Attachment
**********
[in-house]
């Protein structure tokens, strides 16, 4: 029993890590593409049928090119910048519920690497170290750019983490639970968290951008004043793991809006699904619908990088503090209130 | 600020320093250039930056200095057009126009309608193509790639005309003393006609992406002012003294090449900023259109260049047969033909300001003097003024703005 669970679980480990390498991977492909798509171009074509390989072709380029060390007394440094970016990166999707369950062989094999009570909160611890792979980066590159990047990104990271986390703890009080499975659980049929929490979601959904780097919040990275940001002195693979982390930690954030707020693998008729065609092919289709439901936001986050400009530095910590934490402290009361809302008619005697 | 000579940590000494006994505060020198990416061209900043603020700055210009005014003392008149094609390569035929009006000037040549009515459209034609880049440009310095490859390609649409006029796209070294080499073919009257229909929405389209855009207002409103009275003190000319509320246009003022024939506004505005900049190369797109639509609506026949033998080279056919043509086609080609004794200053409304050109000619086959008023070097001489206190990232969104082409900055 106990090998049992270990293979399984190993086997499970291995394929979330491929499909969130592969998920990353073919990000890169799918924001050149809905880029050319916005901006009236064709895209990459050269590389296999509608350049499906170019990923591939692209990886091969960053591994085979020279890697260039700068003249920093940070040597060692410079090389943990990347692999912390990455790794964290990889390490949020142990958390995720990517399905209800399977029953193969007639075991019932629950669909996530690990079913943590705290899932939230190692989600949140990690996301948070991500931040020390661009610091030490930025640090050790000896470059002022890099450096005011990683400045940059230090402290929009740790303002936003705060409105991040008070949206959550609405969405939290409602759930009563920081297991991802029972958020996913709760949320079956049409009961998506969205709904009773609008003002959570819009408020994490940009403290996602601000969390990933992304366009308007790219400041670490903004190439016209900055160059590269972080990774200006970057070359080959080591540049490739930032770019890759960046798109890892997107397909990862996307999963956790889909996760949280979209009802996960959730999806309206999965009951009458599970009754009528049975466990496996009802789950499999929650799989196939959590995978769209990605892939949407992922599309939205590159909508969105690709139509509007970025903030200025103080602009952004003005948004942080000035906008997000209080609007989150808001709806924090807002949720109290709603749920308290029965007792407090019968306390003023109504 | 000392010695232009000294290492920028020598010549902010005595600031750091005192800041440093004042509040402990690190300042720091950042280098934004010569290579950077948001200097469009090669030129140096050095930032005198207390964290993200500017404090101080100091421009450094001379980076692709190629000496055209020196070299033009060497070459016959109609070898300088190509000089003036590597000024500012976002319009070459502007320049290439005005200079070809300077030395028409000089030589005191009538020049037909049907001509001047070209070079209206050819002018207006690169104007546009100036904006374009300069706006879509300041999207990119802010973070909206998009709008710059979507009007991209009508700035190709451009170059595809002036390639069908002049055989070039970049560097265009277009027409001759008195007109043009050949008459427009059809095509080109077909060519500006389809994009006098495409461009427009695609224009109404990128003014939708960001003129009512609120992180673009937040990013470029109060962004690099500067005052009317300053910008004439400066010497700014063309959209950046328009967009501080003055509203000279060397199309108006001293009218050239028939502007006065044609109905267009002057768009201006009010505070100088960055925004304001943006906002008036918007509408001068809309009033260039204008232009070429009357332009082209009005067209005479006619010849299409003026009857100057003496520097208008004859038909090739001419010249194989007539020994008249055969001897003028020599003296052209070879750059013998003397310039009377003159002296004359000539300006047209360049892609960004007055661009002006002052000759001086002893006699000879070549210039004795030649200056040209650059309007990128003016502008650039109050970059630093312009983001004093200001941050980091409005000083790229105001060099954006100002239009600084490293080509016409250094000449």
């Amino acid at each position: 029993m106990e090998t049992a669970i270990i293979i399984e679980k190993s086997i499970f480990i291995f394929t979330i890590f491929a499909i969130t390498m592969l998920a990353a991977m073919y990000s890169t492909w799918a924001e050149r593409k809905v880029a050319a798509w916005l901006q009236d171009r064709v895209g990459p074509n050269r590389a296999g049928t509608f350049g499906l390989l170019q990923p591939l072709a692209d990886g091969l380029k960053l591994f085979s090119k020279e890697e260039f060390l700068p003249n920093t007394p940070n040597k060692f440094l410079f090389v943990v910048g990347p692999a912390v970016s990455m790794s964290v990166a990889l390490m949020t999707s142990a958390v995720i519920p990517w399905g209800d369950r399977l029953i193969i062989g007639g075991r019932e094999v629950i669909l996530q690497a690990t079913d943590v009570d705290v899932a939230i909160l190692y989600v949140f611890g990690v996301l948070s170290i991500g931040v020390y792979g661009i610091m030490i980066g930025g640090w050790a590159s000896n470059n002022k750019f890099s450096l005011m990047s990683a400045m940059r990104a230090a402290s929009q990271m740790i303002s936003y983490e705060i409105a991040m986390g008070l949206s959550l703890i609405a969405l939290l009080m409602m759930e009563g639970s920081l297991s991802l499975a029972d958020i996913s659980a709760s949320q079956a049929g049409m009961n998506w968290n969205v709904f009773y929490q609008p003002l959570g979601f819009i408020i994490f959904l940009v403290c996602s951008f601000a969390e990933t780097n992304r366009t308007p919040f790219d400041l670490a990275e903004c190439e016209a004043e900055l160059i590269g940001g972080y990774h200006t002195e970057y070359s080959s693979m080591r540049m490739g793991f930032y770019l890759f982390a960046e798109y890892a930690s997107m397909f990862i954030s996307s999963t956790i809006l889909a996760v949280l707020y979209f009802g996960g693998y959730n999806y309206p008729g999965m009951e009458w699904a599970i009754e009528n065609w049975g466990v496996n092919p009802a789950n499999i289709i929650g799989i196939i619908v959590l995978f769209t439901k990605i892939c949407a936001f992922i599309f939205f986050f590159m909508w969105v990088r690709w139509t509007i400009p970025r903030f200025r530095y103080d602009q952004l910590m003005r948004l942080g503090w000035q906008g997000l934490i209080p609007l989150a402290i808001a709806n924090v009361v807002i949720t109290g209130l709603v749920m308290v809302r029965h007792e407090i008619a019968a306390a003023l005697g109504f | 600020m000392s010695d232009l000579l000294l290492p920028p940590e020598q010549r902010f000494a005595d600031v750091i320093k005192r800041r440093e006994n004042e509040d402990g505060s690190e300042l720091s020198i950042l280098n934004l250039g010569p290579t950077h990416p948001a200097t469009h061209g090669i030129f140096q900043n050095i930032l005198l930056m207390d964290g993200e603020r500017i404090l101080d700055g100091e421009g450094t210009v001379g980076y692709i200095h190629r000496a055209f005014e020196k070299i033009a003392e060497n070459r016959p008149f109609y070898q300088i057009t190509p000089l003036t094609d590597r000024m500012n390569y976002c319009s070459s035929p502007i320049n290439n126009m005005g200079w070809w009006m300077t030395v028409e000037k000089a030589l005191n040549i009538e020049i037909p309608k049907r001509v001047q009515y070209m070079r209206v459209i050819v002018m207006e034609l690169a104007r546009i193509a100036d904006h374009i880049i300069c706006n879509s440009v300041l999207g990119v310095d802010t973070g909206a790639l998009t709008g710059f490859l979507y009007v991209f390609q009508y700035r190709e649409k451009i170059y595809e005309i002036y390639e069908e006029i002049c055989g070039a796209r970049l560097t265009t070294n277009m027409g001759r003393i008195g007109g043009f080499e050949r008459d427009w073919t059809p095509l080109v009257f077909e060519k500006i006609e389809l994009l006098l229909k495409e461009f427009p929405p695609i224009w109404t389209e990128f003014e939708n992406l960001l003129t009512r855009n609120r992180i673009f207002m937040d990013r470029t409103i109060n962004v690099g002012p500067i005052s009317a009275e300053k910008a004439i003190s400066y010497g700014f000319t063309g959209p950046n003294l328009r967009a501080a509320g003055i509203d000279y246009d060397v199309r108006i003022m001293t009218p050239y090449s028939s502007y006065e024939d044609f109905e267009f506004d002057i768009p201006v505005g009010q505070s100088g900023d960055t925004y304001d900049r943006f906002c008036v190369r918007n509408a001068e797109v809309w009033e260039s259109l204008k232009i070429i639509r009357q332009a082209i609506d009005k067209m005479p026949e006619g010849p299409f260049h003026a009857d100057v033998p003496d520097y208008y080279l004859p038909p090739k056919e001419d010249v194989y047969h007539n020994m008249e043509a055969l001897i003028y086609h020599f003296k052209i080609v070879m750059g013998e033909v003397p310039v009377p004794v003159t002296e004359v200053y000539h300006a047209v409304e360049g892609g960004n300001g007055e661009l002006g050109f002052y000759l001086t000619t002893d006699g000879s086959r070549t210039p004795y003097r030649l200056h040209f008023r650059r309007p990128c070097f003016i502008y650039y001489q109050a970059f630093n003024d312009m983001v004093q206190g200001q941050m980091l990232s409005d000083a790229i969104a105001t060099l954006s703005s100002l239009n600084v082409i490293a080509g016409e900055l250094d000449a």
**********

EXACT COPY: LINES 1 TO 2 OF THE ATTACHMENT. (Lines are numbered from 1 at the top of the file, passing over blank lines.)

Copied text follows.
[in-house]
């Protein structure tokens, strides 16, 4: 029993890590593409049928090119910048519920690497170290750019983490639970968290951008004043793991809006699904619908990088503090209130 | 600020320093250039930056200095057009126009309608193509790639005309003393006609992406002012003294090449900023259109260049047969033909300001003097003024703005 669970679980480990390498991977492909798509171009074509390989072709380029060390007394440094970016990166999707369950062989094999009570909160611890792979980066590159990047990104990271986390703890009080499975659980049929929490979601959904780097919040990275940001002195693979982390930690954030707020693998008729065609092919289709439901936001986050400009530095910590934490402290009361809302008619005697 | 000579940590000494006994505060020198990416061209900043603020700055210009005014003392008149094609390569035929009006000037040549009515459209034609880049440009310095490859390609649409006029796209070294080499073919009257229909929405389209855009207002409103009275003190000319509320246009003022024939506004505005900049190369797109639509609506026949033998080279056919043509086609080609004794200053409304050109000619086959008023070097001489206190990232969104082409900055 106990090998049992270990293979399984190993086997499970291995394929979330491929499909969130592969998920990353073919990000890169799918924001050149809905880029050319916005901006009236064709895209990459050269590389296999509608350049499906170019990923591939692209990886091969960053591994085979020279890697260039700068003249920093940070040597060692410079090389943990990347692999912390990455790794964290990889390490949020142990958390995720990517399905209800399977029953193969007639075991019932629950669909996530690990079913943590705290899932939230190692989600949140990690996301948070991500931040020390661009610091030490930025640090050790000896470059002022890099450096005011990683400045940059230090402290929009740790303002936003705060409105991040008070949206959550609405969405939290409602759930009563920081297991991802029972958020996913709760949320079956049409009961998506969205709904009773609008003002959570819009408020994490940009403290996602601000969390990933992304366009308007790219400041670490903004190439016209900055160059590269972080990774200006970057070359080959080591540049490739930032770019890759960046798109890892997107397909990862996307999963956790889909996760949280979209009802996960959730999806309206999965009951009458599970009754009528049975466990496996009802789950499999929650799989196939959590995978769209990605892939949407992922599309939205590159909508969105690709139509509007970025903030200025103080602009952004003005948004942080000035906008997000209080609007989150808001709806924090807002949720109290709603749920308290029965007792407090019968306390003023109504 | 000392010695232009000294290492920028020598010549902010005595600031750091005192800041440093004042509040402990690190300042720091950042280098934004010569290579950077948001200097469009090669030129140096050095930032005198207390964290993200500017404090101080100091421009450094001379980076692709190629000496055209020196070299033009060497070459016959109609070898300088190509000089003036590597000024500012976002319009070459502007320049290439005005200079070809300077030395028409000089030589005191009538020049037909049907001509001047070209070079209206050819002018207006690169104007546009100036904006374009300069706006879509300041999207990119802010973070909206998009709008710059979507009007991209009508700035190709451009170059595809002036390639069908002049055989070039970049560097265009277009027409001759008195007109043009050949008459427009059809095509080109077909060519500006389809994009006098495409461009427009695609224009109404990128003014939708960001003129009512609120992180673009937040990013470029109060962004690099500067005052009317300053910008004439400066010497700014063309959209950046328009967009501080003055509203000279060397199309108006001293009218050239028939502007006065044609109905267009002057768009201006009010505070100088960055925004304001943006906002008036918007509408001068809309009033260039204008232009070429009357332009082209009005067209005479006619010849299409003026009857100057003496520097208008004859038909090739001419010249194989007539020994008249055969001897003028020599003296052209070879750059013998003397310039009377003159002296004359000539300006047209360049892609960004007055661009002006002052000759001086002893006699000879070549210039004795030649200056040209650059309007990128003016502008650039109050970059630093312009983001004093200001941050980091409005000083790229105001060099954006100002239009600084490293080509016409250094000449």